Factoring is a form of debtor financing. An entrepreneur transfers his invoicing and debtor risk to a specialized company, the factoring company. In return for compensation to this company, the entrepreneur immediately receives his money. He does not have to wait until his invoices have been paid.
This is the debtor portfolio outsourced to an external company; the factor. This factor can be limited to just financing the debtor portfolio, but the client can also choose to outsource the debtor management and collection to the factor, so that the entire debtor administration is taken over by the factor. The company that has transferred or sold the debtor portfolio to the factor usually receives a percentage of the turnover upon transfer to the factor (the sale amount minus a percentage for the factoring company in connection with costs and interest, but also a deduction to risk of default). This is called advance payment and averages between 80 and 90%. As soon as the debtor has paid, the company that has transferred its debtors will receive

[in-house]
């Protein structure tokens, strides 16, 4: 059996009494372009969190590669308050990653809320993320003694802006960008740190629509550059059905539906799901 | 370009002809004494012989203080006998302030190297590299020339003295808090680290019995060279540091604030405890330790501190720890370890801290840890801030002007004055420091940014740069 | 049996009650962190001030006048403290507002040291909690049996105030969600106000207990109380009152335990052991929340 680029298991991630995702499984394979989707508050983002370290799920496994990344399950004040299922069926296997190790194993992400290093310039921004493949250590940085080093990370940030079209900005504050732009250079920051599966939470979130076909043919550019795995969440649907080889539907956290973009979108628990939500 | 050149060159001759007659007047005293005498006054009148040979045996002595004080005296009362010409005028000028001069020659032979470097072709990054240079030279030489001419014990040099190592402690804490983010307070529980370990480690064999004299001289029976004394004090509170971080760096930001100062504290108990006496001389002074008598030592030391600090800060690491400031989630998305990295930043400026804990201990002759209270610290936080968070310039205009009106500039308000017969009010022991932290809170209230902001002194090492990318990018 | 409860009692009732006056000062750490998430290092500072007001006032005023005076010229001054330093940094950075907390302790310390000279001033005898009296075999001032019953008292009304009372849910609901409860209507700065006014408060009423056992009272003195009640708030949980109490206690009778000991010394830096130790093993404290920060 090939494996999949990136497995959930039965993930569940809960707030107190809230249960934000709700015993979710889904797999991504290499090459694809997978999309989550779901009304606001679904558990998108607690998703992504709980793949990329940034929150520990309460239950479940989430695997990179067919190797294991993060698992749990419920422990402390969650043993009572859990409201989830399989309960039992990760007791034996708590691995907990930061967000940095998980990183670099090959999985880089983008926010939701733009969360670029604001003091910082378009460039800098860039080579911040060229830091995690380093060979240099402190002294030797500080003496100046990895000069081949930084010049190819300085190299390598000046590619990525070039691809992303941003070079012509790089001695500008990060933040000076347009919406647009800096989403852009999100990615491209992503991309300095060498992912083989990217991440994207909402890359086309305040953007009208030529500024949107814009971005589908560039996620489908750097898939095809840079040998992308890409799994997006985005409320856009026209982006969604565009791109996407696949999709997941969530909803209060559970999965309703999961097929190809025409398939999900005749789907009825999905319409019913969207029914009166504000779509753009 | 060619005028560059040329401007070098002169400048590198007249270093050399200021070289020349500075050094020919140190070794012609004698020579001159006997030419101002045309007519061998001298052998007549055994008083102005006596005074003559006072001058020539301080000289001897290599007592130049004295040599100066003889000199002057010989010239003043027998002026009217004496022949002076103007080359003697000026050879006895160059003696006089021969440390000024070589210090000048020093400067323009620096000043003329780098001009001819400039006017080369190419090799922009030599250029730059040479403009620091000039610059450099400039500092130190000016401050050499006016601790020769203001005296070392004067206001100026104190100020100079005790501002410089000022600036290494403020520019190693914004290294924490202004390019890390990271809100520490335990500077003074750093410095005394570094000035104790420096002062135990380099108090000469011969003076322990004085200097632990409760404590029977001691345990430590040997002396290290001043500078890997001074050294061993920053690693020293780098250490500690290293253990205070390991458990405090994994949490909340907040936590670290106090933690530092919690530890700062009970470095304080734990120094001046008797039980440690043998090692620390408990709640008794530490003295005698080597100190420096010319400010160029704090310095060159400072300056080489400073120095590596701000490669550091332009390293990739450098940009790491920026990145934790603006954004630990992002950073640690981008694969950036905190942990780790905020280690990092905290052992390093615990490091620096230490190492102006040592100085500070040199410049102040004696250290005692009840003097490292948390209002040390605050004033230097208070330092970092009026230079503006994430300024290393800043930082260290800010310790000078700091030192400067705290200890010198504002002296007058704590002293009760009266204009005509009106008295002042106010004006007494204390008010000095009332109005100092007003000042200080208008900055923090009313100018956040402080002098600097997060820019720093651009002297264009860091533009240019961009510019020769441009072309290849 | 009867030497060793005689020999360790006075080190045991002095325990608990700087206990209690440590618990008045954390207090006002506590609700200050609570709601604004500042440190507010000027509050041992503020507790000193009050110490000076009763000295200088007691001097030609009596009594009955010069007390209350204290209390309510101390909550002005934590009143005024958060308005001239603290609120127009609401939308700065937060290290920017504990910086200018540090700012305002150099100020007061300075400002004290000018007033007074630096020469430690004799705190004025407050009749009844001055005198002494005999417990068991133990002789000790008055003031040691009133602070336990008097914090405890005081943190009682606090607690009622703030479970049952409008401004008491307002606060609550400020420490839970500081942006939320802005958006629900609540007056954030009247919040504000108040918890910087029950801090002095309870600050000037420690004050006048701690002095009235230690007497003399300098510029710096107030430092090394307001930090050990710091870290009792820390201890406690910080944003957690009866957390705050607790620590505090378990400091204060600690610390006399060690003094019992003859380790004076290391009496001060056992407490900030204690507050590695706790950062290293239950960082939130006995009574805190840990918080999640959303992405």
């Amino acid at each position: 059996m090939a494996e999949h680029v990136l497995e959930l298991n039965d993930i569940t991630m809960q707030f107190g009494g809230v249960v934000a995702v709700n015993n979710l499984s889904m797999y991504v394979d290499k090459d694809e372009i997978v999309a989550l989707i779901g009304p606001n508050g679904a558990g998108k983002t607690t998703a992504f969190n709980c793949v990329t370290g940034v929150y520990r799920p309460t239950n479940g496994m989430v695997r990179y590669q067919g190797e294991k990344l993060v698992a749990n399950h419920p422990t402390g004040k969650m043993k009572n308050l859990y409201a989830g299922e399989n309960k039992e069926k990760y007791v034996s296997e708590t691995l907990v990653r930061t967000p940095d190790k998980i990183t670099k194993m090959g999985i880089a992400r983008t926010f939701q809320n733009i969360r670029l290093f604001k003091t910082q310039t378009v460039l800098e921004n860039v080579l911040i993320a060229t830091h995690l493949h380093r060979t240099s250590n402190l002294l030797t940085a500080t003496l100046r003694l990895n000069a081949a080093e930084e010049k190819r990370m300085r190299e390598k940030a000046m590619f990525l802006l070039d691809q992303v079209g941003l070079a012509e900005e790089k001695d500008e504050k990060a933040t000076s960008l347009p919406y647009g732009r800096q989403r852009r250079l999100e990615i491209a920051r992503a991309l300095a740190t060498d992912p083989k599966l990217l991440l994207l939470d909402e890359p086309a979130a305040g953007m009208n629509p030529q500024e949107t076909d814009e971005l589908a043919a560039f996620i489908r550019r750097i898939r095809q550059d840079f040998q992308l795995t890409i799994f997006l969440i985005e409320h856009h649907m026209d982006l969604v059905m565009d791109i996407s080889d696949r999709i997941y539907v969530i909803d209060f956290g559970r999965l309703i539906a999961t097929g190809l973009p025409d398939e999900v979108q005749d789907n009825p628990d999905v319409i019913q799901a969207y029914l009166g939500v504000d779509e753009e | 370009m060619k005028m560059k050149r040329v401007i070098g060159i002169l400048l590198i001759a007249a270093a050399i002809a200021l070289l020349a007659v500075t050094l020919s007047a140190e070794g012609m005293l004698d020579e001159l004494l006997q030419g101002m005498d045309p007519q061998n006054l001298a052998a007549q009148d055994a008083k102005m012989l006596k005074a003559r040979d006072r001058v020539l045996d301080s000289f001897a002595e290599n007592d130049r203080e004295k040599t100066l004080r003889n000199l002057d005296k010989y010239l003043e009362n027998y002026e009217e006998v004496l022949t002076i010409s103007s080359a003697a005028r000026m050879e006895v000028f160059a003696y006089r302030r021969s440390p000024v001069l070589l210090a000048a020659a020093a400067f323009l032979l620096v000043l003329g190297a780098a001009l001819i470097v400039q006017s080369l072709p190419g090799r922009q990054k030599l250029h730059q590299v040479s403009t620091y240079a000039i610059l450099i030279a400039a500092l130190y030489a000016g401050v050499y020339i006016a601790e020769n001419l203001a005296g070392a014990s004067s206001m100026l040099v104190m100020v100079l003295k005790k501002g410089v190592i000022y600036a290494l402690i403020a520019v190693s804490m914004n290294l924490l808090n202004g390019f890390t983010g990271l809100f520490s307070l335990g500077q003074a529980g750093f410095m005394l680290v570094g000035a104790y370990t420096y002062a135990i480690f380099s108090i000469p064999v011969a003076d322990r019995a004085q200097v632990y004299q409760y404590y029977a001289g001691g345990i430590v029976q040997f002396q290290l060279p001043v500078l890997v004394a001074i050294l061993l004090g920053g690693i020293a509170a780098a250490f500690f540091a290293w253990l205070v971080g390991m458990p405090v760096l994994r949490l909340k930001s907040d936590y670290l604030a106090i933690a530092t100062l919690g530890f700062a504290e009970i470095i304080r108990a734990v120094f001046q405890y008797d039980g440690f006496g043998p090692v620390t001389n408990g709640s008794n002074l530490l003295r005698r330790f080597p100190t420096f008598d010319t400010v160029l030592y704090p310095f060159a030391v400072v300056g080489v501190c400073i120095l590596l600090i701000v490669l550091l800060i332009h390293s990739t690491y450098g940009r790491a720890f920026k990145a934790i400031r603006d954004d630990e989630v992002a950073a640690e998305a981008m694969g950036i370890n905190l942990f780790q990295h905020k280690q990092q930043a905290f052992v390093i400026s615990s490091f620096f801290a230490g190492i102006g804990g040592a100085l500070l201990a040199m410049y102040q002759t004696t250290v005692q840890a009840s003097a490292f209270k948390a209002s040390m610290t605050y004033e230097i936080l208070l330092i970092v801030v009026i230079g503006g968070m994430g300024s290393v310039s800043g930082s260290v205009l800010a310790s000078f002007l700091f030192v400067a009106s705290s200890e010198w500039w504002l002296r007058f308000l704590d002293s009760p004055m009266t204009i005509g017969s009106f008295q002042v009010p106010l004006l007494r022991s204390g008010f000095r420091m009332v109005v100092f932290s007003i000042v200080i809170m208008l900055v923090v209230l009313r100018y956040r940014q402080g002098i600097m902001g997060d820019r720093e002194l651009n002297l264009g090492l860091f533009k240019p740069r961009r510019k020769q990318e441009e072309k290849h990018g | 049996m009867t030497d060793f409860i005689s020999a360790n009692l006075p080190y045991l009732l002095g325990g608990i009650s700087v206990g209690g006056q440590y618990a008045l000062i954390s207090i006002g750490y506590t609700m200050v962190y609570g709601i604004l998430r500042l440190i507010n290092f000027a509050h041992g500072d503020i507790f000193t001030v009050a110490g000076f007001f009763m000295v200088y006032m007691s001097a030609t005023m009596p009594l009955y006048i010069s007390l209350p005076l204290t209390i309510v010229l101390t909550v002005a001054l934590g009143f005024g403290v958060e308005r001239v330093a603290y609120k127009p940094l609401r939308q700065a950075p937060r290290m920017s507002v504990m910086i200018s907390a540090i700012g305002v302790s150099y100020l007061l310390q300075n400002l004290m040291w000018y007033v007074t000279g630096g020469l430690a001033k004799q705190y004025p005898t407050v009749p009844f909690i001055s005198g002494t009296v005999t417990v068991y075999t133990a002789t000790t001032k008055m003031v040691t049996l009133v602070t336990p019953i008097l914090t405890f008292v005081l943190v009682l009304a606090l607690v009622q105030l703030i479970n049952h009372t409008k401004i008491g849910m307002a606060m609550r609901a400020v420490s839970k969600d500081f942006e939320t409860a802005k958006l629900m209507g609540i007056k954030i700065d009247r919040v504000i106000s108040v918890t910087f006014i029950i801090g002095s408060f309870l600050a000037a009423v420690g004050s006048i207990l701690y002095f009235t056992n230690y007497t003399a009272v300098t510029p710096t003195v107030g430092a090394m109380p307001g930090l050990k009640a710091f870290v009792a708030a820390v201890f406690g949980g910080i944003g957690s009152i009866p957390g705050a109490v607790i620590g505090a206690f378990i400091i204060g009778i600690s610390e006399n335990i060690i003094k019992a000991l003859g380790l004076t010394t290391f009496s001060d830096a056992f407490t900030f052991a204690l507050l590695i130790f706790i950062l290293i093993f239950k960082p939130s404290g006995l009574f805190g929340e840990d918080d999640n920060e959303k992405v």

The factor sets limits for each debtor within which the affiliated company can deliver. The standards are generally broader than with bank financing. For example, foreign debtors can often be included in the coverage without any problems.
In addition to financing debtors, the management of the debtor portfolio can also be transferred to the factoring company. This makes factoring of accounts receivable very suitable for growing companies, because the size of the financing grows with the size of the debtor portfolio. Factoring can be placed under the denominator of object loans, just like financial lease and real estate financing.